Axis Bank Earnings Disappoint As Bad Loans Continue To Rise
Axis Bank’s asset quality worsens.
Shares of Axis Bank Ltd. dropped as much as 9.3 percent, the most since August 2015, after reporting weak quarterly earnings on Tuesday as bad loans and provisions continued to rise, hurting the lender’s profits.
The bank, which has been in the midst of a balance-sheet clean-up for over two years now, also reported a divergence between the internal assessment of bad loans and the judgement made by the regulator in fiscal 2017.
Axis Bank reported a net profit of Rs 432 crore in the July-September quarter, well below analyst estimates which had pegged net profit at Rs 1,318 crore. The second quarter net profit was 35 percent higher than a year-ago, when the lender had seen a jump in bad loans.
Gross non-performing assets (NPAs) at the bank have been rising for the last nine quarters. Gross NPAs rose to Rs 27,402 crore at the end of the September quarter compared to Rs 22,031 crore at the end of the June quarter. Fresh slippages, or loans turning bad, stood at Rs 8936 crore during the quarter, significantly higher than the Rs 3519 crore in the first quarter of the current fiscal.
As a proportion of total loans, gross NPAs rose to 5.9 percent compared to 5.03 percent at the end of the last quarter. The net NPA ratio also rose to 3.12 percent from 2.30 percent last quarter. The bank set aside Rs 3,140 crore in provisions during the quarter, higher than the Rs 2,342 crore set aside last quarter.
Separately, the private lender disclosed that the Reserve Bank of India has pointed out a divergence in the assessment of bad loans between the bank and the regulator. At the end of fiscal 2017, the bank classified loans worth Rs 21,280 crore as bad loans. The RBI, however, pegged bad loans at Rs 26,913 crore. The resultant divergence stood at Rs 5,633 crore, the bank said.
“The Bank has duly recorded the impact of such reclassifications in the results for the quarter ended 30th September 2017,” it said. Detailing the reason behind the divergence, Axis Bank said that nine of these accounts were classified as standard assets across most consortium banks as on June 30, 2017. Axis Bank’s outstanding dues to these nine accounts stood at Rs 4867 crore. This entire amount has now been classified as bad loans.
More Pain Ahead?
In absolute terms, Axis Bank has seen bad loans jump by 515 percent over the last two year, from Rs 4451 crore in the second quarter of fiscal 2016 to Rs 27,402 crore now. The surge came after the RBI conducted an asset quality review across the banking sector, fearing significant under-reporting of bad loans.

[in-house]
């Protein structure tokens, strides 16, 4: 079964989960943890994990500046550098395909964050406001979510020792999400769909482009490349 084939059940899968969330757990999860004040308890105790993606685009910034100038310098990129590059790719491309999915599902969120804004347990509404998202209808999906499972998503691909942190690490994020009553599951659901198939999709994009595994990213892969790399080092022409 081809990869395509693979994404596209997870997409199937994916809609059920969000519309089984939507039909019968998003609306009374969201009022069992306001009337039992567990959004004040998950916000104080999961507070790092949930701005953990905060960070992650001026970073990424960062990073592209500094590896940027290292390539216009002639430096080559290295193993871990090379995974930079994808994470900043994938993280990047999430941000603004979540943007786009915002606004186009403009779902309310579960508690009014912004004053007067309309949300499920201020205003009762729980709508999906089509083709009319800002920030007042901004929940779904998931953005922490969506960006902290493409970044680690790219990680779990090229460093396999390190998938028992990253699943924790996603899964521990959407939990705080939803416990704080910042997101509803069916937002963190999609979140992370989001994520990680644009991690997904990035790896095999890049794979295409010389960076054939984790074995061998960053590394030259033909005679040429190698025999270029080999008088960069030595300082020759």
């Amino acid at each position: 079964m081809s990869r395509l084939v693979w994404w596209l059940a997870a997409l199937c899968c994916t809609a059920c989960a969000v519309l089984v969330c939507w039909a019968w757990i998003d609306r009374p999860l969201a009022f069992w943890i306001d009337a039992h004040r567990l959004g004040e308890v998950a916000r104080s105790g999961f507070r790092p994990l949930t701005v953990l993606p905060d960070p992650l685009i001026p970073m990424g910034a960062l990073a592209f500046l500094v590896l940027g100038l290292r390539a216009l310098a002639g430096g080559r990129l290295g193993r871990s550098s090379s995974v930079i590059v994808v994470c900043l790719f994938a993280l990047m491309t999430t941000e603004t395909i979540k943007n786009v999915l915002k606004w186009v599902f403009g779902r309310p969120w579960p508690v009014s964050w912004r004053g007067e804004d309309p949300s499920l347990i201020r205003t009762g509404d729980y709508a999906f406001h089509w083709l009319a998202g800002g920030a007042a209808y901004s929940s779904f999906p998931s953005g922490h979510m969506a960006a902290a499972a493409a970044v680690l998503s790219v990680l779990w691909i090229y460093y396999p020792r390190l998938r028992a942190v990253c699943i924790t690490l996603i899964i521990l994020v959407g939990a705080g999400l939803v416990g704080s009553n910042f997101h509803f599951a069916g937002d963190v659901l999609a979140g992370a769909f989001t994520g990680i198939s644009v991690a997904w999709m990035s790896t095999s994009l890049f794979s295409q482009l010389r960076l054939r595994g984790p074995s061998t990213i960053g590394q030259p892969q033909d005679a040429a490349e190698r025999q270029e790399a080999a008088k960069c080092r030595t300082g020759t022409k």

Numbers released by Axis Bank show that the stress may not be over.
For instance, the bank continues to maintain a ‘watch list’ of loans worth Rs 6052 crore. These are accounts that are at risk of turning bad. At the start of fiscal 2017, the bank had identified over Rs 22,628 crore in loans and put them under this list. Of this, Rs 19,340 crore have turned bad, suggesting that the recovery rate within this list of stressed loans is low.
In addition, the bank has also restructured some accounts under schemes provided by the RBI such as Strategic Debt Restructuring. In its investor presentation, the bank disclosed that the quantum of loans which are either on the watch list or have been restructured stands at over Rs 10,000 crore, at the end of the September quarter.
“The contribution of the watchlist to the gross NPA number has been coming down constantly. Going ahead we should see that trend continue. In the second quarter, if you take away the impact of the RBI assessment, only a third of the slippages came from watchlist,” the bank’s Chief Financial Officer Jairam Sridharan said at the earnings press conference.
Fresh bad loans could emerge from sectors like power, iron and steel and telecom, which continue to be stressed for a variety of reasons.
The bank may also need to increase its provision cover in the coming quarters. At present, its provision coverage ratio stands at 60 percent, down from 65 percent last quarter. The lender, like other banks, will also need to step up provisions against accounts that are being resolved under the Insolvency & Bankruptcy Code. The RBI has asked that 50 percent provision be set aside against the secured loans given to these accounts and 100 percent provision be made against the unsecured exposure.
The bank disclosed that it has an exposure of Rs 7041 crore to the firms included in the list of companies that the RBI wants to refer to the IBC. It has made provisions of Rs 3886 crore against these accounts.
As a result of the continued pressure on bad loans and provisions, the bank is now estimating higher credit costs during the year.
In an otherwise dim quarter, the bank said that loan growth had started to pick up because of increased demand for working capital credit.
Net advances rose 16 percent over last year, with the corporate book growing 10 percent. Working capital credit rose 36 percent over last year.
The working capital demand came back to banks as the difference between bank lending rates and bond market rates contracted.Jairam Sridharan, Chief Financial Officer, Axis Bank
According to Sridharan, the private lender will continue to lend to higher rated companies, but will steer clear of problem sectors which have remained under stress for a while.
Retail and SME loans rose 23 percent and 15 percent respectively. Over time, the bank has reduced its exposure to corporate loans, which make up 42 percent of the total loan book.
Low cost current account and savings deposits (CASA) rose by 24 percent over last year and now account for 50 percent of the bank’s deposit base.
Overall, net interest income was flat at Rs 4540 crore. The net interest margin stood at 3.45 percent. Fee income grew 12 percent and stood at Rs 2170 crore.